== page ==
tbe He-eian fly, which are beginning to
threaten the crop by their ravages. It
is not yet known how widespread this
attack is, but several farmers are com
plaining. PORTLAND MARKETS.
Wheat Club, 73c; bluestem, 76c;
red, 71c; valley, 72c.
Oats No. 1 white feed, $30; gray,
$29 per ton.
Barley Feed, $24 per ton; brewing,
$2424.60; rolled, $24.60025 60.
Hay Valley timothy, No. 1. $12
13 per ton; clover, $7.6008; cheat,
$607; grain hay, $7(38; alfalfa, $13.
Fruits Apples, $2.6003.50 per box;
apricots; $2.60 per crate; cherries,
$ 1.26 1.60 per box; strawberries, 7(3
12c per pound; gooseberries, 6 6c per
Vegetables Beans, 10c; cabbage,
$11.25 per 100; green corn, 40050c
doz.; onions, 8 10c per dozen; peas,
6c; radishes, 10c per dozen; rhubarb,
3c per pound; spinach, 90c per box;
parsley, 25c; squash, $2 per crate;
turnips, $101.25 per sack; carrots, 65
075c per sack; beets, 86cO$l per tack.
Onions Bermuda, 4c per pound.
Potatoes Fancy graded Burbanks,
60065c per hundred; ordinary, nomi
nal; new California, 2c per pound.
Butter Fancy creamery, 17 20c
Eggs Oregon ranch, 1919)o per
Poultry Averase old bens, 12013c
per pound; mixed chickens, 12012)c;
broilers. 17018c; roosters, 10c; dress
ed chickens, 13014c; turkeys, live,
15018c; turkeys, dressed, choice, 20O
23c; geese, live, 910c; geese, dressed,
old, 10c; young, 12c; ducks, old, 140
15c; young, 16017c.
Hops Oregon, 1905, 1012c.
Wool Eastern Oregon average best,
18021c; valley, coarse, 2323c
fine, 24025c; mohair, choice, 28030c
Veal Dressed, 36o per pound
Beef Dressed bulls, 3o per pound
cows, 45c; country steers, 66r
Mutton Dressed fancy, 78c pound
ordinary, 506c; lambs, with pelt on,
Pork Dressed, 79c
TAKES FIRM STAND.
Presldsnt Will Allow No Changsi In
Washington, May 23. Representa
tives Lorlmer and MsdJen and Speaker
Cannon and Senator Cullom called at
the White Home today to ascertain to
what extent the president would permit
the Beverldge meat Inspection bill to
be amended in conference. Represent
ative M;Jden and Lorlmer did most of
the talking and before they left the
White House were given to understand
while the president does not insist up
on the dotting of i's and the crossing ot
t's in the bill as It stands, It It is
amsnded materially in a manner not to
his liking, he will consider thst the
packers went a fight arid will give It to
Several points in the controversy
over sanitation have roused the presi
dent to unusual activity. One Is the
hesitancy with which the packers bavo
submitted to regulations that will re
quire therit to furnish donfVstlc mests
of a standard ot excellence required for
their foreign shipments.
The eipllclt laws govsrnlng ths peck
Ing industry bsve not been abolished
by the Beverldge bill tor the resson
thsy are already satisfactory to foreign
nations. The Biyeridge bill requires
that meats and meat products (or do
mestic consumption shsll have the
same standard, and while the law Is ad
mitted to be somewhat s'ringent, it Is
raid that it is no more so than would
be the esse if ordinary sanitation pre
cautions without government inspection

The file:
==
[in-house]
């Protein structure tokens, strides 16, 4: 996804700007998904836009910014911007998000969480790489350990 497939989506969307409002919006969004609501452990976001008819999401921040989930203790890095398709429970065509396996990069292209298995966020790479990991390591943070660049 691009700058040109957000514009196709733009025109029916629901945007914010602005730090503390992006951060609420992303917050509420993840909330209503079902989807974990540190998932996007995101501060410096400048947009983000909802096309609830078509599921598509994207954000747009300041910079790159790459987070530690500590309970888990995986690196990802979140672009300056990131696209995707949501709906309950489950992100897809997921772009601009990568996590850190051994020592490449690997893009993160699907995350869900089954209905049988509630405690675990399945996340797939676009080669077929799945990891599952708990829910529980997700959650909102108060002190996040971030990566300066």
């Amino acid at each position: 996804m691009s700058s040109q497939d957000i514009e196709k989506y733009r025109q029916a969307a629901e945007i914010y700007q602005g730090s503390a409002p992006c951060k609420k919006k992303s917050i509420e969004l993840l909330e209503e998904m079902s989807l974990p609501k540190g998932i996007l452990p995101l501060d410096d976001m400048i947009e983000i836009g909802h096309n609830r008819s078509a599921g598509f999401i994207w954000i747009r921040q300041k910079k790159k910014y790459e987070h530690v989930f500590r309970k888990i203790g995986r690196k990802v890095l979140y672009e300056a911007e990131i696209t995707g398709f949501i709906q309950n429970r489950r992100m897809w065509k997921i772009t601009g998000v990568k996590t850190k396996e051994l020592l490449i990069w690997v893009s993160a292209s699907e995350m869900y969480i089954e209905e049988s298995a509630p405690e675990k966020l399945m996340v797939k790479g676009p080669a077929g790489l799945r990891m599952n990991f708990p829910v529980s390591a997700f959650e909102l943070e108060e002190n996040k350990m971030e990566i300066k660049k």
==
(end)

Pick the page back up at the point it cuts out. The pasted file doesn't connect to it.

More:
were required at all times.
The investigation ot their sanitary
arrangements was conducted bv two
eipert appointed by the president
with secret Instructions to visit the
Chicago stockyards and report to him.
When they arrived in Chicago on April
9 one ot them said they tound conster
nation reigning and an army engaged
in wielding the washrag and polisher.
The president, therefore, is not dis
posed to give sn inch on the Beverldge
bill. All the influence ot the adminis
tration will be thrown to pass It at this
On leaving the White House today
Senator Cullom said that while be re
garded the Beverldge bill somewhat
strong in some lines, at the same time
he thought a measure on these lines
should be n ade Into law.
RATES WILL INCREASE.
Underwriters of the Pacific Coast
Take Definite Action.
Osklaod, May 28. The board of un
derwriters ol tb Pad do coast, which
o'ganlsatlon fixes the insurance rates
for the states of California, Nevada,
Oregon, Montana, Idaho and Utah and
tbe territories ot Alaska and Arizona,
has decided to increase rates and tbe
6,000 insurance agents ol the board
companies in California will be notified
Tbe rules existing before tbe catas
trophe of April 18, under which a
board company was allowed permission
in certain cases to meet the cut rate
made by a nonboard company, have
been abrogated, and no board company
will, until further notice, be permitted
to vary from the rates to be flied by
the board ol underwriters.
The mstter ol fixing increased and
special rates for San Francisco has i t en
diweusred by the board ol underwriters,
but so far no schedule hss been adopt
ed. The insurance men ssy that the
crippled condition ol the San Francisco
fire department and tbe lack of water
supply makes the risks mo.e hazardous
and Justifies them in raising tbe rste.
Tbe return of II. F. At wood, chair
man of the general adjusting commit
tee from the east, is awaited with in
terest. At wood, who came here from
Rochester, N. Y., was summoned east
two weeks ago to lay before the borne
offices of the big United States com
panies the conditions as he found them
in San Francisco.
Upon the report thst he makes to
the home office, will depend in a great
measure, it is said, the course to be
followed by the insurance companies
iu settling the claims in San Francisco
and other places that suffered from
fire following the earthquake.
Navy Bill Ready for Senate.
Washington, May 28. The naval ap
propriation hill will be reported to the
senate on Tuesday, the committee hav
ing practically corapfeted consideration.
The appropriation for a battleship of
the type of the Dreadnaught, now be
ing conetructed for the British navy,
was accepted by the senate committee